Western citizens who go to Syria to join jihadist militias and return after being indoctrinated in fanatical Islam constitute a danger to Jews wherever they go.
On July 18, 1994, a van loaded with 275 kilograms of explosives was detonated in front of the Jewish Community Center in Buenos Aires, Argentina. It caused the complete collapse of the building, killing 85 people and injuring more than 300. The Lebanese Shi’ite militia, backed by Iran, which for years had been fighting Israel on the state’s northern border, had opened a second front, this time against the Jewish people. The attack was masterminded by Imad Mughniyeh, Hezbollah’s chief of operations, who was assassinated in Syria in 2008.
Palestinian terrorists had already attacked Jewish targets abroad, back in 1982: Six people were killed and 22 injured in August of that year, in an attack on the Jewish restaurant Chez Jo Goldenberg in Paris. In a similar attack on worshipers at Rome’s Great Synagogue two months later, a 2-year-old boy was killed and 34 people were wounded. Now Hezbollah let it be known that it too was targeting the Jewish people.
After September 11, Al-Qaida joined the ranks of terrorist organizations targeting Jews in various locations around the world. On April 12, 2002, an explosives-filled truck loaded was detonated in front of the synagogue on the Tunisian island of Djerba, killing 19 people and injuring more than 30. On May 16, 2003, in attacks on Jewish targets in Casablanca, Morocco, 33 people were killed and more than 100 were wounded. And on November 15, 2003, trucks carrying explosives slammed into the Bet Israel and the Neve Shalom synagogues in Istanbul, Turkey, killing 27 and injuring more than 300. All these attacks were carried out by units associated with Al-Qaida.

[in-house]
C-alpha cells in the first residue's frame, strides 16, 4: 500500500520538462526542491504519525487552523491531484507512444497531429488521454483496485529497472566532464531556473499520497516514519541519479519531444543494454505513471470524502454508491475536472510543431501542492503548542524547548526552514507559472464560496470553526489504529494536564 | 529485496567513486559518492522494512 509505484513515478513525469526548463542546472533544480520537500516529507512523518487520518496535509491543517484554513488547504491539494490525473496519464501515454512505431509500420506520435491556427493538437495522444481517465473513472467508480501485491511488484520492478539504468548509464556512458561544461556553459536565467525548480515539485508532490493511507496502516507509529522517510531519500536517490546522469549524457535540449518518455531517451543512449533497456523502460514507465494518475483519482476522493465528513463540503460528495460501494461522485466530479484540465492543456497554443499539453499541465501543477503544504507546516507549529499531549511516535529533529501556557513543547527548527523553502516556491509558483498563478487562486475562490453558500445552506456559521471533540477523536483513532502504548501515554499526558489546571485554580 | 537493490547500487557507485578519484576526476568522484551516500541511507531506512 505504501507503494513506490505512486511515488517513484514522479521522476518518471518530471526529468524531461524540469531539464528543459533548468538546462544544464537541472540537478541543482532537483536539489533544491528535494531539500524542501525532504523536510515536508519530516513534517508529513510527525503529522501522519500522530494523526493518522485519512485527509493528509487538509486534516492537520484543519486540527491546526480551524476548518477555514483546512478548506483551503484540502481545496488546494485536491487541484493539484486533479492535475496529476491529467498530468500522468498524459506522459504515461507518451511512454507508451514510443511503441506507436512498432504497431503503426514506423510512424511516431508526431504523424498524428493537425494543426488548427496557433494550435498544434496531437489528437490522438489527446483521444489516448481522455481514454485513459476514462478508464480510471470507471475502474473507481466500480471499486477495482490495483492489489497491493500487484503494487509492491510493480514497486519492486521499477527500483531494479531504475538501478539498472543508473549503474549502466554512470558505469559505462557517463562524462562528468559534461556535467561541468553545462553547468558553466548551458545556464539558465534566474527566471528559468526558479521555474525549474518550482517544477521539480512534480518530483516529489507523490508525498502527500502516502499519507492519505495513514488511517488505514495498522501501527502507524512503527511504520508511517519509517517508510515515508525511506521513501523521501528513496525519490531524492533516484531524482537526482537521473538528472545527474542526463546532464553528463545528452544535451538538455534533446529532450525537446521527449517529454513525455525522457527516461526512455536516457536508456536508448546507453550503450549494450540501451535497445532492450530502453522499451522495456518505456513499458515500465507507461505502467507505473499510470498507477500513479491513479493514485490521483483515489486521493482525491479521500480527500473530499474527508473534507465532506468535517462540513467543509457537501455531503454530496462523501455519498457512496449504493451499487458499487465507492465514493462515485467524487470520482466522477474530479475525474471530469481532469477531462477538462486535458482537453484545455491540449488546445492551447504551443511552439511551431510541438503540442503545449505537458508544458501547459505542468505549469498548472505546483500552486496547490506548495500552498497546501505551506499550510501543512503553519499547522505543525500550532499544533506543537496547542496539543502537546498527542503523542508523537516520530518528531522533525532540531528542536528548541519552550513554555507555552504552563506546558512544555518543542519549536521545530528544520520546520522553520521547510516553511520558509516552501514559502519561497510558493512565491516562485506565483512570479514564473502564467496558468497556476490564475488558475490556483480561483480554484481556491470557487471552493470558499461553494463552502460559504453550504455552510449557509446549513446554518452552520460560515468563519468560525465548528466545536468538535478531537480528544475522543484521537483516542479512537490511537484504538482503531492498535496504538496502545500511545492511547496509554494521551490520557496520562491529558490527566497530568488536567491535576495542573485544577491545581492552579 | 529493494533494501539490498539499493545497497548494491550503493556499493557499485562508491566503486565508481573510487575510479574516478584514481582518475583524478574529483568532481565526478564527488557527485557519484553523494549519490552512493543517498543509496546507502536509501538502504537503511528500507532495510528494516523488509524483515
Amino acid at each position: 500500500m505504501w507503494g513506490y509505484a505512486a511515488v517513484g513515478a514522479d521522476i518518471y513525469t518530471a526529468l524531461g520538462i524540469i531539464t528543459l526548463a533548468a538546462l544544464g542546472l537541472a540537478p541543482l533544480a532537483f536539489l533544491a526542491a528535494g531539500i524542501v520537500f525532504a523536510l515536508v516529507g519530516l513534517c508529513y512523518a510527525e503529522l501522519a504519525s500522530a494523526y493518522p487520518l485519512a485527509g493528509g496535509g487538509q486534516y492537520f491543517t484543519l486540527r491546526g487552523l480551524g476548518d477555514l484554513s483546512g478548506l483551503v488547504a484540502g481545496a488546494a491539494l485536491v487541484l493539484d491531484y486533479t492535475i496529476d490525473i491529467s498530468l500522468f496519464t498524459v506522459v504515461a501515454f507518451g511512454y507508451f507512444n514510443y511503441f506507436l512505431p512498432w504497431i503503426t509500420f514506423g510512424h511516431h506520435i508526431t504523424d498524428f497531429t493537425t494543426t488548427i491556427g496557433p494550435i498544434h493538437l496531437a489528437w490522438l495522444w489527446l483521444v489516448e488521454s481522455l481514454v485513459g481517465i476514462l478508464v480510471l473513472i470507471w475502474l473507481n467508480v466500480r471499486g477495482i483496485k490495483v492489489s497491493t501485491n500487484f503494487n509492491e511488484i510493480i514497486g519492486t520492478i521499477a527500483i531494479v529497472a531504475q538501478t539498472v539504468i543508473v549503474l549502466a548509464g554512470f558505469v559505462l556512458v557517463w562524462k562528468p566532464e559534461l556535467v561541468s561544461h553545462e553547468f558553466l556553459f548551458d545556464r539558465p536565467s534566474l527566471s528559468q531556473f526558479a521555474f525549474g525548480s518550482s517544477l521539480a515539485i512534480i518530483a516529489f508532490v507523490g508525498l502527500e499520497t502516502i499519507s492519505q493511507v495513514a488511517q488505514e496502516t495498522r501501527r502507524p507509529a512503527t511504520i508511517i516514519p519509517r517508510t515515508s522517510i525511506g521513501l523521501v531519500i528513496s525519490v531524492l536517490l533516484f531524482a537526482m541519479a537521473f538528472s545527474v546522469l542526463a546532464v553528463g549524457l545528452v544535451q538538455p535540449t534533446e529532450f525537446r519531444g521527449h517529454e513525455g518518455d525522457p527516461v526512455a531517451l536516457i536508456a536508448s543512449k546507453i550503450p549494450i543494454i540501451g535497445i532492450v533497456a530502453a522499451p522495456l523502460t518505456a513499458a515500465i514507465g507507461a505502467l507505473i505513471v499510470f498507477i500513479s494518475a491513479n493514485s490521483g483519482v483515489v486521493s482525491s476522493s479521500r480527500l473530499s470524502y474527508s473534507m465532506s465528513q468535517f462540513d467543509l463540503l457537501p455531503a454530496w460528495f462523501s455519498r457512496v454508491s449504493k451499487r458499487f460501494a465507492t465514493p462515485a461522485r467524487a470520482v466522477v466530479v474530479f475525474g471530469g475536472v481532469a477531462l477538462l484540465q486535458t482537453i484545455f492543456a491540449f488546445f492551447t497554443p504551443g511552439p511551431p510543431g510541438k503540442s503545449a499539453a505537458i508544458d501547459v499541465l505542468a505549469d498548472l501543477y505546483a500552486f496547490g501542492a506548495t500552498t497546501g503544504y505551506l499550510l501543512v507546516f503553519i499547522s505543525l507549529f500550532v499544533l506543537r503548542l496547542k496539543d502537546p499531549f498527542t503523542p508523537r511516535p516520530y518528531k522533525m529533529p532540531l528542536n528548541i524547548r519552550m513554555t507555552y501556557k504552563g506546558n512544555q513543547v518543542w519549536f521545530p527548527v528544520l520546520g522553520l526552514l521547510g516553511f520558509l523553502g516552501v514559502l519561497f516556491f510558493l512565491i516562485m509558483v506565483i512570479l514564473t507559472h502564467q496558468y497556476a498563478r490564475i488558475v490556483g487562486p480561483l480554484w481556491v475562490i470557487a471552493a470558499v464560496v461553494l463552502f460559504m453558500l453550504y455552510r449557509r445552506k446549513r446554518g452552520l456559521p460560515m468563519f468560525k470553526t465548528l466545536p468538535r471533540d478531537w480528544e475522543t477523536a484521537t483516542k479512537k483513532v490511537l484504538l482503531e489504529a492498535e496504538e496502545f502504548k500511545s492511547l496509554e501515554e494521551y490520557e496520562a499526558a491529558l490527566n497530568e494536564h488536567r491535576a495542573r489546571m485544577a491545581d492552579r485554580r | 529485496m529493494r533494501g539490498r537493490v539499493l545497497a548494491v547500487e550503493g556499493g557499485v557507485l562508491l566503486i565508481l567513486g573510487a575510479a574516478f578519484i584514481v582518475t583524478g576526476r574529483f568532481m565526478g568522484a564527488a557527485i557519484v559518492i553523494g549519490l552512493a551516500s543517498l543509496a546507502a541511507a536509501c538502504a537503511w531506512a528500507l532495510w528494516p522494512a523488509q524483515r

Israeli intelligence and intelligence organizations throughout the world keep a close watch on the activities of Hezbollah, Al-Qaida and Palestinian terrorists. The information they have collected has foiled a number of planned attacks on Jewish targets. It is a constant battle of wits, and the expectation is that most, but not all, such attacks can be prevented. It is a quite a different matter when the attacks are launched by individuals, “lone wolves,” on their own initiative, rather than being planned by an organization.
This is what happened in Toulouse, France, at 8 A.M. on March 19, 2012. Mohamed Merah, a French citizen who had been radicalized during two sojourns in Afghanistan and Pakistan, rode up to the Ozar Hatorah Jewish day school on a motorcycle and opened fire, killing three children and a rabbi. It seems that he was acting on his own.
The recent incident in Brussels bears a frightening similarity to the murder in Toulouse. On May 24, Mehdi Nemmouche, a French citizen who fought with jihadist forces in Syria, approached the Jewish Museum of Belgium and opened fire with an automatic weapon, killing three people and critically wounding a fourth, who died in hospital on June 6. Nemmouche was arrested a …read more